Openly Gay US Soldiers Can Fight


The US Senate has voted to allow openly gay soldiers to serve in the military. The change of legislation, on Saturday, would not take immediate effect.

It is expected to be signed into law by President Obama next week, giving him the chance to fulfil a campaign promise and repeal the 17-year policy known as "don't ask, don't tell."

"It is time to recognise that sacrifice, valour and integrity are no more defined by sexual orientation than they are by race or gender, religion or creed," Obama said in a statement.

Under the bill, the president and his top military advisers must first certify that lifting the ban will not hurt troops' ability to fight. After that, the military would undergo a 60-day wait period.

Supporters celebrate

Gays and lesbians in uniform celebrated in San Francisco, as gays would be openly accepted by the US military and could acknowledge their sexual orientation without fear of being kicked out.

Several former members of the armed forces gathered to watch the Senate vote. And cheers erupted when the final tally of the senate vote, 65-31 was announced.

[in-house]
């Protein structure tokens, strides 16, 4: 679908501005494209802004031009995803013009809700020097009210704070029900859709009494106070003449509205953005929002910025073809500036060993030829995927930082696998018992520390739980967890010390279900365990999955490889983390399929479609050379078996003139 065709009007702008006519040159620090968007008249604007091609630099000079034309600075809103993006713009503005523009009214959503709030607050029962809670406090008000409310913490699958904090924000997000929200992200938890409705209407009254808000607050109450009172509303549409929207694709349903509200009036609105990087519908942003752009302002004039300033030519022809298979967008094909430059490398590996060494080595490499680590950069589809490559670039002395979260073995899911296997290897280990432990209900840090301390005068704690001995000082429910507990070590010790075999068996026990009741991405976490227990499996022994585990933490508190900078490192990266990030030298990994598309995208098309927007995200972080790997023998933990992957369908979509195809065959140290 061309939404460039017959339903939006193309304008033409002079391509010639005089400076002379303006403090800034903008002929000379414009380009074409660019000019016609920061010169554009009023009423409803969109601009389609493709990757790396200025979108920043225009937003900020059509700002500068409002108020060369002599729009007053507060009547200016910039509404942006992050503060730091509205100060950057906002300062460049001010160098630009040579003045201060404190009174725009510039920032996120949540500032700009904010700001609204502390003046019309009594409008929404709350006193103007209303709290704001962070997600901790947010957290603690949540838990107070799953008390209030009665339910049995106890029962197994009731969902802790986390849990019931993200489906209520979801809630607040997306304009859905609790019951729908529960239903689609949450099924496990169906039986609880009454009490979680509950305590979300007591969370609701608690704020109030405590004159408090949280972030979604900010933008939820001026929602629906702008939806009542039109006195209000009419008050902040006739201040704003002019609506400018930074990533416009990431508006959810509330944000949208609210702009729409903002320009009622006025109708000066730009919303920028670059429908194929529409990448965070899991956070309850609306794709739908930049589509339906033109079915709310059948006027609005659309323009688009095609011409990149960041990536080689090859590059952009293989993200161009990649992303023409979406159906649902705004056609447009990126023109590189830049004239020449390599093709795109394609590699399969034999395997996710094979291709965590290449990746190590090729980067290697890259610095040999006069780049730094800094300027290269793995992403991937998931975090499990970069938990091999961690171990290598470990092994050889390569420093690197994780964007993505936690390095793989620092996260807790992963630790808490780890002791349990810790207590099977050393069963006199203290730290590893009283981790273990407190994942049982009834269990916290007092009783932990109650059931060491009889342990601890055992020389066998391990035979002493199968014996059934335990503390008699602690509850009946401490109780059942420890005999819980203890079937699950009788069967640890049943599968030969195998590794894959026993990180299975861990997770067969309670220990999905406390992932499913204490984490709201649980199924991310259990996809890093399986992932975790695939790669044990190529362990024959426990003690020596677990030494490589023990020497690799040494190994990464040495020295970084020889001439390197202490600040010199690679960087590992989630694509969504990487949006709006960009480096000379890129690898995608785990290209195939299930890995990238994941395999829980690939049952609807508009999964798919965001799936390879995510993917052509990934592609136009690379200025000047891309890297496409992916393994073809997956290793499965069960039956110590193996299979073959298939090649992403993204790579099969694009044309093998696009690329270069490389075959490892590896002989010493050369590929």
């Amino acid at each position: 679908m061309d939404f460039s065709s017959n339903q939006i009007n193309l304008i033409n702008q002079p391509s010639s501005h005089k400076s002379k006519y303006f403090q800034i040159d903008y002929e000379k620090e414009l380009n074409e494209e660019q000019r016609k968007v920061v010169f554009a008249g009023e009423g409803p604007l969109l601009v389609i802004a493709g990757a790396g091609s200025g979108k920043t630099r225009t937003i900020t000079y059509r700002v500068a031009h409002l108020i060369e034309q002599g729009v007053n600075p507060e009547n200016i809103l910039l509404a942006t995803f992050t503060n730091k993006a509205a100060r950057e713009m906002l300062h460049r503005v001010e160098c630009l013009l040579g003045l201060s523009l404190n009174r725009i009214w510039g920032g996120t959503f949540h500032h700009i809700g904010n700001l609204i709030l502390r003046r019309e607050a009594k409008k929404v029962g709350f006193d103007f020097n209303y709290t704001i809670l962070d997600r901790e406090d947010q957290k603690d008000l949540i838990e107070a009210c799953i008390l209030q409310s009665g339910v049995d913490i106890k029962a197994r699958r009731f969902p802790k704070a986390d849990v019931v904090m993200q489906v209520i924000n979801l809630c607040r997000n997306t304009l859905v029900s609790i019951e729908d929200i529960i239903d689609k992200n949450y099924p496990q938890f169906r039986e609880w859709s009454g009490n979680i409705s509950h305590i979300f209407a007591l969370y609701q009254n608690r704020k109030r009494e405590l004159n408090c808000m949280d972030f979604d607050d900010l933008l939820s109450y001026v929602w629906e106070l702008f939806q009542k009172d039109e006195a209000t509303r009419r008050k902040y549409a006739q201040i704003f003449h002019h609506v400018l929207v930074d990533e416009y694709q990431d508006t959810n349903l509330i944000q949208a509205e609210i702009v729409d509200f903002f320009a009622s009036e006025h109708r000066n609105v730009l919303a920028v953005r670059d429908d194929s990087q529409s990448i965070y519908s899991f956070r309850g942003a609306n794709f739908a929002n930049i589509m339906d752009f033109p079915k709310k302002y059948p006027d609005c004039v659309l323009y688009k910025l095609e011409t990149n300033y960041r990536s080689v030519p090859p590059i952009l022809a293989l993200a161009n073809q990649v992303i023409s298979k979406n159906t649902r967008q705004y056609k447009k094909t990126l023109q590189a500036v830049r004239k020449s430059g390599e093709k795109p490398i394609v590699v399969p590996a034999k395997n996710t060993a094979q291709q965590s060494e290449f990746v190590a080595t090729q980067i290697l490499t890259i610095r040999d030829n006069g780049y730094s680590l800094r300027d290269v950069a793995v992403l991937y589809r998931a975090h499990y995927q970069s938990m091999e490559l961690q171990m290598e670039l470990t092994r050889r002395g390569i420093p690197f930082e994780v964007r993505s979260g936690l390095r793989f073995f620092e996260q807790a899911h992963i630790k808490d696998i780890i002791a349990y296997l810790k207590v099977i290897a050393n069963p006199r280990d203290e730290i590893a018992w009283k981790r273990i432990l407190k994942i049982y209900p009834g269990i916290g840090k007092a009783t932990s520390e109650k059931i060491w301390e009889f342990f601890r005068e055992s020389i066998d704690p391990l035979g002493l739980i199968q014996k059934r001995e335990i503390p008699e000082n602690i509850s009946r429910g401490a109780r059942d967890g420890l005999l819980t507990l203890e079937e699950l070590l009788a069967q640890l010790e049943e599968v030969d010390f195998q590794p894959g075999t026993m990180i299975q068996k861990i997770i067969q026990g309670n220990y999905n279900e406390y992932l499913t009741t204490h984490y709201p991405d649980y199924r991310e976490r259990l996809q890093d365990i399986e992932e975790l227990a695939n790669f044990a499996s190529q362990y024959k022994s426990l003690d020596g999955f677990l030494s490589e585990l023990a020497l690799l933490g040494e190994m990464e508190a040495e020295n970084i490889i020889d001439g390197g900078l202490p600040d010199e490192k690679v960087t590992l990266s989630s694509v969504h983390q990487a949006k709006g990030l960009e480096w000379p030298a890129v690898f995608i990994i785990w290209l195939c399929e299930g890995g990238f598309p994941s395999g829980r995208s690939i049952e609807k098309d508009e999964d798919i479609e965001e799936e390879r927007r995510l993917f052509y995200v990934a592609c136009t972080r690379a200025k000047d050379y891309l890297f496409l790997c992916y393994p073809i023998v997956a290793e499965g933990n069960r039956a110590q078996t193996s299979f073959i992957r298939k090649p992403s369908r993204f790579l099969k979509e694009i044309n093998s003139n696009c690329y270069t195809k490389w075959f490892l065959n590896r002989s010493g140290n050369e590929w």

Supporters say the repeal signals a historic civil rights milestone.

For Zoe Dunning, a retired U.S. Navy Commander , Saturday's vote ended a long struggle that included two military discharge hearings after she announced she was gay.

Dunning was eventually allowed to remain in the Navy.

"After 18 years of working on this, I witnessed the end to this destructive policy and these are tears of joy, I've got to tell you," she said.

Many of those who were dismissed due to their sexual orientation have said that they hope to return to service.

Supporters of repeal filled the visitor seats overlooking the Senate floor, ready to protest had the bill failed.

More than 13,500 service members have been dismissed under the 1993 law that forced g